Posts Tagged ‘medicine’

Something I find frustrating sometimes is the idea that, if something is “natural”, it is safe and good for you. (And don’t get me started on the “no chemicals” thing!)

It is an especially dangerous trope in the field of herbal medicine. You don’t have to go much further than “deadly nightshade is natural” to disprove “natural=safe”, but many people don’t get that far. So while a study may not have been strictly necessary, it is nonetheless useful that a review has been done.

(Also, someone has clearly been doing some publicising here. I read about the study in the SMH, and when I went searching to see if I could find the article, there were a lot of other newspaper (etc) stories about it. It’s nice to see some reporting of a paper like this!)


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DUFC logo

Welcome to the 18th Down Under Feminists’ Carnival! (And apologies for the delay.)

This Carnival has an optional caring theme, thanks to Australian Carers’ Week (which was October 18 to October 24). The theme for this year was “Anyone, Anytime, Across Australia”, which I modified to “Anyone, Anytime” for the purposes of the DUFC.

There wasn’t much sent in on theme, so I’ve expanded the DUFC rules just a little.


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Note: Thanks to Lauredhel for encouraging me to write this post; otherwise, it might have slipped through the cracks of “other priorities”.


For various reasons – mostly because I seem to have a lot of friends who are doctors – I’ve had the opportunity to chat to a number of doctors, nurses and midwives about birth. Particularly topical at the moment is the home birth debate (as I’ve been drafting this post, I see that the government has announced that it will no longer be effectively prohibiting home birth, although it still won’t be supporting it).

All of the doctors with whom I have had the home birth vs hospital birth discussion have expressed a clear preference for hospital birth. This is not because they think hospitals are perfect – most of the doctors I know work in the (public!) hospital system, and are aware of at least some of the failures of that system. Similarly, the nurses and mid-wives that I’ve spoken to who work within the hospital system generally expressed a preference for hospital birth.

The reason for this near-universal preference is, I think, for two main reasons: (1) they spend more time with the births that go wrong (especially the doctors), and those stick in their minds, and (2) they are incredibly risk-averse.*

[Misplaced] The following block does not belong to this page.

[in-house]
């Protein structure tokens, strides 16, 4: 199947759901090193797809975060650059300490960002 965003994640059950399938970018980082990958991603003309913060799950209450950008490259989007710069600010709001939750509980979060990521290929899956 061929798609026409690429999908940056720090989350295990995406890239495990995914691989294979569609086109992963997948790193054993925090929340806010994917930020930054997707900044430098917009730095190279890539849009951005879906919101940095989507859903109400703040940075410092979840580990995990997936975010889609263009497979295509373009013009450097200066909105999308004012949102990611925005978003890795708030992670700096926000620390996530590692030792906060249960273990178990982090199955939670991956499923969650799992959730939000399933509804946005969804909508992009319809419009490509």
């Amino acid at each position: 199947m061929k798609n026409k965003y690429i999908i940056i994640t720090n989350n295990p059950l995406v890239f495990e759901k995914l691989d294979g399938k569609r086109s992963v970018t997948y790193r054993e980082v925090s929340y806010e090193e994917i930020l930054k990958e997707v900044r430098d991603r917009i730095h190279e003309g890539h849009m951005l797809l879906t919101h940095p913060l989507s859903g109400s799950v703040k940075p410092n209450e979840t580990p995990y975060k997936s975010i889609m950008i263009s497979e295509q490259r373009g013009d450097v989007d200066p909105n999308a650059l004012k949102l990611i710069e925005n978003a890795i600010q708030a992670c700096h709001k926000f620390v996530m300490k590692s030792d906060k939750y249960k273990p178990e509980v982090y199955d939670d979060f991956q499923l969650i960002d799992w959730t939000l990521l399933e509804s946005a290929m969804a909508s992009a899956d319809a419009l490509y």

And fair enough, I say. However, I disagree with their assessment of risk.


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Ok, so we all have our own biases. I can deal with that idea.

And the Federal Government’s consultation on the possibility of a federal charter of rights was hardly starting with a blank page, given that the Federal Government took a constitutional bill of rights off the table right from the begining.

And ok, Frank Brennan, self-described fence-sitter, has done Good Things in his life.

Um, that doesn’t mean he’s always right.


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Great. Women in the UK who have PMS are being offered anti-depressants. The linked article seems to take a pretty balanced look at the issue.

Anti-depressants are recommended by the current UK guidelines:

Guidelines from the Royal College of Obstetricians and Gynaecologists (RCOG) currently recommend antidepressants, specifically SSRIs such as Prozac, to treat severe PMS. They also seem to work on some of the other symptoms of PMS such as the abdominal cramps, not just the depression.

But the guidelines also make clear they’re not supposed to be the frontline of defence:

The RCOG guidelines say that doctors should first give advice about exercise, diet (caffeine-free, high in complex carbohydrates and low in sugar is best) and stress reduction before reaching for prescription pads. They suggest talking therapies such as cognitive behavioural therapy, which aims to make people feel better about life events, and hormone treatment such as the contraceptive pill. [my emphasis]

The problem is, however, that GPs just don’t seem to know what to do:

Many doctors do not know that guidelines exist.


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